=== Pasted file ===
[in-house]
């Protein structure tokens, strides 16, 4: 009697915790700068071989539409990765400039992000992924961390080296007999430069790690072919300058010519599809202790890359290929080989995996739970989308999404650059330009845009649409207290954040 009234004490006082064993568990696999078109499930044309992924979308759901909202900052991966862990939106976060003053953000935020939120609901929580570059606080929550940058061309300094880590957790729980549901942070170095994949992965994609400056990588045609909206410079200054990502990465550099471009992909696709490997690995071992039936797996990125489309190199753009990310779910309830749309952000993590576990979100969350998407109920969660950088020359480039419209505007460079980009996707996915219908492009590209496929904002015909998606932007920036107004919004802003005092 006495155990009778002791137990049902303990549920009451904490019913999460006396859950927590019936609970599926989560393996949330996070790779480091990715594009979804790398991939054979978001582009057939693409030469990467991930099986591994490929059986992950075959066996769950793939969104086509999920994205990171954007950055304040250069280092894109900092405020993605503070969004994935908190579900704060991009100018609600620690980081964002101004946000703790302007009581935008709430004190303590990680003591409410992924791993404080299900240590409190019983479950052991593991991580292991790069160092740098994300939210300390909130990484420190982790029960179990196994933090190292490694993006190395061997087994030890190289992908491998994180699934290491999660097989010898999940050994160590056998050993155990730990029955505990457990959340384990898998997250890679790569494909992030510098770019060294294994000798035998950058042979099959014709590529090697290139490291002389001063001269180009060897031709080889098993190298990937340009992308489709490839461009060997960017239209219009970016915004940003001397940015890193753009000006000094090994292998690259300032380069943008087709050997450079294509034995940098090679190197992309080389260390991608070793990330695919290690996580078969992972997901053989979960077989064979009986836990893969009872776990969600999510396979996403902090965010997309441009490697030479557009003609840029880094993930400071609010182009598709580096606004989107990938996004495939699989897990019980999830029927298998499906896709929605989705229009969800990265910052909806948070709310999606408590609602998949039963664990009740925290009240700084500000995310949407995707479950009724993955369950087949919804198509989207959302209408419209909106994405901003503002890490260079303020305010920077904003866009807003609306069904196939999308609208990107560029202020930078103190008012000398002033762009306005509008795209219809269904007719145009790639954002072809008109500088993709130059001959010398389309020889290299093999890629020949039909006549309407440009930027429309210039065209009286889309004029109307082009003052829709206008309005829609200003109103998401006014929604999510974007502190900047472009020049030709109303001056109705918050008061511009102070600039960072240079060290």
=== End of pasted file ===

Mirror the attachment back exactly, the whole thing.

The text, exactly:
[in-house]
């Protein structure tokens, strides 16, 4: 009697915790700068071989539409990765400039992000992924961390080296007999430069790690072919300058010519599809202790890359290929080989995996739970989308999404650059330009845009649409207290954040 009234004490006082064993568990696999078109499930044309992924979308759901909202900052991966862990939106976060003053953000935020939120609901929580570059606080929550940058061309300094880590957790729980549901942070170095994949992965994609400056990588045609909206410079200054990502990465550099471009992909696709490997690995071992039936797996990125489309190199753009990310779910309830749309952000993590576990979100969350998407109920969660950088020359480039419209505007460079980009996707996915219908492009590209496929904002015909998606932007920036107004919004802003005092 006495155990009778002791137990049902303990549920009451904490019913999460006396859950927590019936609970599926989560393996949330996070790779480091990715594009979804790398991939054979978001582009057939693409030469990467991930099986591994490929059986992950075959066996769950793939969104086509999920994205990171954007950055304040250069280092894109900092405020993605503070969004994935908190579900704060991009100018609600620690980081964002101004946000703790302007009581935008709430004190303590990680003591409410992924791993404080299900240590409190019983479950052991593991991580292991790069160092740098994300939210300390909130990484420190982790029960179990196994933090190292490694993006190395061997087994030890190289992908491998994180699934290491999660097989010898999940050994160590056998050993155990730990029955505990457990959340384990898998997250890679790569494909992030510098770019060294294994000798035998950058042979099959014709590529090697290139490291002389001063001269180009060897031709080889098993190298990937340009992308489709490839461009060997960017239209219009970016915004940003001397940015890193753009000006000094090994292998690259300032380069943008087709050997450079294509034995940098090679190197992309080389260390991608070793990330695919290690996580078969992972997901053989979960077989064979009986836990893969009872776990969600999510396979996403902090965010997309441009490697030479557009003609840029880094993930400071609010182009598709580096606004989107990938996004495939699989897990019980999830029927298998499906896709929605989705229009969800990265910052909806948070709310999606408590609602998949039963664990009740925290009240700084500000995310949407995707479950009724993955369950087949919804198509989207959302209408419209909106994405901003503002890490260079303020305010920077904003866009807003609306069904196939999308609208990107560029202020930078103190008012000398002033762009306005509008795209219809269904007719145009790639954002072809008109500088993709130059001959010398389309020889290299093999890629020949039909006549309407440009930027429309210039065209009286889309004029109307082009003052829709206008309005829609200003109103998401006014929604999510974007502190900047472009020049030709109303001056109705918050008061511009102070600039960072240079060290």